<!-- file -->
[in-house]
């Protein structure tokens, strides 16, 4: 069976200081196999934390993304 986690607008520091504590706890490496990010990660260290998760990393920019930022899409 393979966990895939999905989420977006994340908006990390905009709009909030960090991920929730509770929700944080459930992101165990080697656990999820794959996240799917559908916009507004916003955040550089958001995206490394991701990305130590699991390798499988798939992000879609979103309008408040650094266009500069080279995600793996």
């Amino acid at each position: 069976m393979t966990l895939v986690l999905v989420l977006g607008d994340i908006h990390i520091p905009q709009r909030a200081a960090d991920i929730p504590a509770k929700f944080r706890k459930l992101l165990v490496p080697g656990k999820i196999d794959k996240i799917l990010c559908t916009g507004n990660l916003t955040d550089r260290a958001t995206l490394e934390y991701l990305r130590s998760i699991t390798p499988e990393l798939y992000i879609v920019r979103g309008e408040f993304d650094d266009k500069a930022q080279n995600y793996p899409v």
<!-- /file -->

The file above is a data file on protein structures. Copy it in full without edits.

[in-house]
């Protein structure tokens, strides 16, 4: 069976200081196999934390993304 986690607008520091504590706890490496990010990660260290998760990393920019930022899409 393979966990895939999905989420977006994340908006990390905009709009909030960090991920929730509770929700944080459930992101165990080697656990999820794959996240799917559908916009507004916003955040550089958001995206490394991701990305130590699991390798499988798939992000879609979103309008408040650094266009500069080279995600793996």
């Amino acid at each position: 069976m393979t966990l895939v986690l999905v989420l977006g607008d994340i908006h990390i520091p905009q709009r909030a200081a960090d991920i929730p504590a509770k929700f944080r706890k459930l992101l165990v490496p080697g656990k999820i196999d794959k996240i799917l990010c559908t916009g507004n990660l916003t955040d550089r260290a958001t995206l490394e934390y991701l990305r130590s998760i699991t390798p499988e990393l798939y992000i879609v920019r979103g309008e408040f993304d650094d266009k500069a930022q080279n995600y793996p899409v």